At the start of the Civil War, White raised a company of infantry for the Confederate army, the “Holloway Greys” of Upson County. The unit mustered in as Company E, 3rd Georgia Infantry Battalion, and elected White its captain. The middle-aged White resigned his army commission in the summer of 1863.6

Back in Macon, Captain White assumed the presidency of several Georgia railroads.7 And unlike many of his contemporaries, he seemed not to have lost much of his prewar wealth. On the 1870 census of Bibb County (Macon) his wealth is valued at $195,000. And while the panic of 1873 started a downturn in his fortunes, in 1880 he still owned substantial farmland near Milner. He died there in December 1888.8 The town of Whitesburg, Georgia was named in his honor.

William E. White’s mother was Hannah White (1845-1931), Andrew’s mulatto (half-Black) “servant” (slave). Under the state laws of the time, William was born a slave. The couple had three children.9 In 1870 Hannah, her children, and her mother were living in Pike County, Georgia, separate from Captain White. But White remembered his children, leaving them a substantial sum in his 1877 will. In the will Captain White named his son William as an alternate executor of his estate.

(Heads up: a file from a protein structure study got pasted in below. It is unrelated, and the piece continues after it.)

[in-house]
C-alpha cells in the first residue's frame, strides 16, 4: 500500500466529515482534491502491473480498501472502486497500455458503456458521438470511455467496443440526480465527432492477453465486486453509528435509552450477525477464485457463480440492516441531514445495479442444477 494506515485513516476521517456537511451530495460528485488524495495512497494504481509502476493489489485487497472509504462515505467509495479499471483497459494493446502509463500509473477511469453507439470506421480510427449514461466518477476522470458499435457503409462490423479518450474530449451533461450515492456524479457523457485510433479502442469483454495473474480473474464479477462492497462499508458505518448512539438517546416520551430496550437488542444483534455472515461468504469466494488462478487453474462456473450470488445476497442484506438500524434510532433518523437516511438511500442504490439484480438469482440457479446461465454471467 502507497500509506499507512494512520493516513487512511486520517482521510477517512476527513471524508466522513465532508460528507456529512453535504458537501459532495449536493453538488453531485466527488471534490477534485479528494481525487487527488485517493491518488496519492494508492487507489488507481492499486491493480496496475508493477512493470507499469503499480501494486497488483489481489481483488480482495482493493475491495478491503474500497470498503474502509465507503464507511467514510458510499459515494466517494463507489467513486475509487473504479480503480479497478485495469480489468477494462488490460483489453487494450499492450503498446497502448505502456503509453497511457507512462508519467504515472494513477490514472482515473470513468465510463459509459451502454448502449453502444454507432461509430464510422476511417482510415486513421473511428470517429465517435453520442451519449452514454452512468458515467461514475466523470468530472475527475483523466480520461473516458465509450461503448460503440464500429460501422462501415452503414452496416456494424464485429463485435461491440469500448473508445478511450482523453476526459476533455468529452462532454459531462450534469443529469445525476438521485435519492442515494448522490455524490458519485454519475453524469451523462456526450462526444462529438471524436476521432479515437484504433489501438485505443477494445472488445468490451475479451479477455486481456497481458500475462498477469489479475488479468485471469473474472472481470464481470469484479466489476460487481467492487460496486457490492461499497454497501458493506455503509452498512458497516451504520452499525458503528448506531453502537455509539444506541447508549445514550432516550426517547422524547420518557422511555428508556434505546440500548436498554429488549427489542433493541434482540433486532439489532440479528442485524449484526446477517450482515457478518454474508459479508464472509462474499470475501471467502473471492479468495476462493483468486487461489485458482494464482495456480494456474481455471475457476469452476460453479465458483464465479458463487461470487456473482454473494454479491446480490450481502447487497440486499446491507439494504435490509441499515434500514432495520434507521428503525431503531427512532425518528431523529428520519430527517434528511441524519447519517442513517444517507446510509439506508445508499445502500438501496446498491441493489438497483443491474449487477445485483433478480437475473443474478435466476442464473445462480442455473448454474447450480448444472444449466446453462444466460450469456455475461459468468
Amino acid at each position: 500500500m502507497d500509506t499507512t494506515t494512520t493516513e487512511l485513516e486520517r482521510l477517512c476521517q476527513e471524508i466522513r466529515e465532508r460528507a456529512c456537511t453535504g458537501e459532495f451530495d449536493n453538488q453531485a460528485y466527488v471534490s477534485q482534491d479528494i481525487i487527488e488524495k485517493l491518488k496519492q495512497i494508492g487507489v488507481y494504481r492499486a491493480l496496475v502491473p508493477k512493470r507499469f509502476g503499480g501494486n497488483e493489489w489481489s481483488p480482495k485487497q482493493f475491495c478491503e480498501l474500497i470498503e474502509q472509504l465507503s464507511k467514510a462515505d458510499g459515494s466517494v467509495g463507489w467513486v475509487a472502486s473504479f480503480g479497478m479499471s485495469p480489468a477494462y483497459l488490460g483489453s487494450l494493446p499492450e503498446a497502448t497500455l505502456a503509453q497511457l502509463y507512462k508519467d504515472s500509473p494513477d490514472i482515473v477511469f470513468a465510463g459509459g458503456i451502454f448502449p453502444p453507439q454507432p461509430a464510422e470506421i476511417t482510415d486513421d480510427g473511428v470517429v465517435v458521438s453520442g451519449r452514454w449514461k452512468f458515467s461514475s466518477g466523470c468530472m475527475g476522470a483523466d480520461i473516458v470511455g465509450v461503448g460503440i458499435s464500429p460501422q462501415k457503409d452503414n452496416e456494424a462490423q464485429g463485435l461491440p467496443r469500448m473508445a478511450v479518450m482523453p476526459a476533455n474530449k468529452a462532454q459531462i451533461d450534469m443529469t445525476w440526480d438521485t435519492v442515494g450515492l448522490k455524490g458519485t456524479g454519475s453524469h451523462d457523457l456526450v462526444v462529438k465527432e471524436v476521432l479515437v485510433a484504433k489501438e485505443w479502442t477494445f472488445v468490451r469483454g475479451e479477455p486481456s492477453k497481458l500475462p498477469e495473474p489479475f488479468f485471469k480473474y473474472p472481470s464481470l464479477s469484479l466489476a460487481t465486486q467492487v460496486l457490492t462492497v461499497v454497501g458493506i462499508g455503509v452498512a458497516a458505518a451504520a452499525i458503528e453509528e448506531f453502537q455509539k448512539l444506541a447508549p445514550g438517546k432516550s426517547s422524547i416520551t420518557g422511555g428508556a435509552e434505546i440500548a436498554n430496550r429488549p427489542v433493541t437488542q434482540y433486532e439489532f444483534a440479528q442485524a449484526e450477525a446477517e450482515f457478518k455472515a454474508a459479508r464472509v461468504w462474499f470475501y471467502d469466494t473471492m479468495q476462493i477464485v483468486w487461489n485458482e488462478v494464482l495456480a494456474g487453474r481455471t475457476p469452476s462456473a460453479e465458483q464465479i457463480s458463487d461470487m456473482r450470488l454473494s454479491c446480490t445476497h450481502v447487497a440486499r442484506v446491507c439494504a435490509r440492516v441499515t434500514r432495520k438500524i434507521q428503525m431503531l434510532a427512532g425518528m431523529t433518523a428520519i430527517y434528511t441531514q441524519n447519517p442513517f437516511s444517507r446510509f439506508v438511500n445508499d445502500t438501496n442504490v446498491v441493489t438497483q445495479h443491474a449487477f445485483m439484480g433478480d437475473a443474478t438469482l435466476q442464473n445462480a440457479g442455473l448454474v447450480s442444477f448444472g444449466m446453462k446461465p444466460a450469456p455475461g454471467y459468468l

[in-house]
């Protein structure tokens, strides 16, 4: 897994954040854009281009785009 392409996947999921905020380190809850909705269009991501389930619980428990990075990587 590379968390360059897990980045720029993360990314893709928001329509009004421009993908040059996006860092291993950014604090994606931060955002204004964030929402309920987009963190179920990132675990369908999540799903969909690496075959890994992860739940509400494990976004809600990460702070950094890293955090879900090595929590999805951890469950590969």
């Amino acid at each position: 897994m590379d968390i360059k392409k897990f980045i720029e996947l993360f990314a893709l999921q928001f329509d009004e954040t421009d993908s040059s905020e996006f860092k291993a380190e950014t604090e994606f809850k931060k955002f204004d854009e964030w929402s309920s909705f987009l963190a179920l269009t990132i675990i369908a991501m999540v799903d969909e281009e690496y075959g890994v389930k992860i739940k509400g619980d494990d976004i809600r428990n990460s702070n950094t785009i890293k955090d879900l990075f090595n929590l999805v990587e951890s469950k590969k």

In 1874 Captain White decided to send his two older children (William Edward and Anna Nora) up north to Friends’ School [today Moses Brown School] in Providence, Rhode Island, for their education. Their younger sister, Sarah Adelaide White, followed. Captain White may have wished to quiet wagging tongues in Milner by sending his out-of-wedlock, mulatto children out of state. As a non-Quaker he was obliged to pay $150, a not inconsiderable sum, for nine months’ schooling with room and board for each child.

Details of William E. White’s life are few. For example, it is unclear when White learned to play baseball. There were organized baseball teams in Upson County as early as 1872, and he could have been exposed to the game there. Equally possible is that he was exposed to the game in baseball-crazy Providence. He undoubtedly played for a team formed by the students at the Friends’ School.